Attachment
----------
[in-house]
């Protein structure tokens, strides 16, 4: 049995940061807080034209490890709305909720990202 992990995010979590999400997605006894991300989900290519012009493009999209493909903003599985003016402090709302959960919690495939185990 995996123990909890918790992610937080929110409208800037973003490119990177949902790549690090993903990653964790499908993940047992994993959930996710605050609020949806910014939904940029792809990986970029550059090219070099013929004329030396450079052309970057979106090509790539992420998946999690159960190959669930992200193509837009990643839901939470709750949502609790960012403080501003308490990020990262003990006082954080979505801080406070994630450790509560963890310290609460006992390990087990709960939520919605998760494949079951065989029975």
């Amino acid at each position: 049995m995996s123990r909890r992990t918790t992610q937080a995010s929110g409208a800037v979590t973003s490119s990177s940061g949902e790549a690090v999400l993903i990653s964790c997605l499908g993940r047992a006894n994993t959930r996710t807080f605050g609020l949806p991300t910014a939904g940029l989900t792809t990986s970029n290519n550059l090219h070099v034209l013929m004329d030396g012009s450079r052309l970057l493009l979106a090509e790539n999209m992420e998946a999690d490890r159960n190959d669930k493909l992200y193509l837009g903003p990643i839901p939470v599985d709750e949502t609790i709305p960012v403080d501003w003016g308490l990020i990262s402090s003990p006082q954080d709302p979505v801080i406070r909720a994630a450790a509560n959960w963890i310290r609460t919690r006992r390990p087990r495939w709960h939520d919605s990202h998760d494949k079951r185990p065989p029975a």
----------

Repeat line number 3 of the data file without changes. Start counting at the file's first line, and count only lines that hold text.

């Amino acid at each position: 049995m995996s123990r909890r992990t918790t992610q937080a995010s929110g409208a800037v979590t973003s490119s990177s940061g949902e790549a690090v999400l993903i990653s964790c997605l499908g993940r047992a006894n994993t959930r996710t807080f605050g609020l949806p991300t910014a939904g940029l989900t792809t990986s970029n290519n550059l090219h070099v034209l013929m004329d030396g012009s450079r052309l970057l493009l979106a090509e790539n999209m992420e998946a999690d490890r159960n190959d669930k493909l992200y193509l837009g903003p990643i839901p939470v599985d709750e949502t609790i709305p960012v403080d501003w003016g308490l990020i990262s402090s003990p006082q954080d709302p979505v801080i406070r909720a994630a450790a509560n959960w963890i310290r609460t919690r006992r390990p087990r495939w709960h939520d919605s990202h998760d494949k079951r185990p065989p029975a």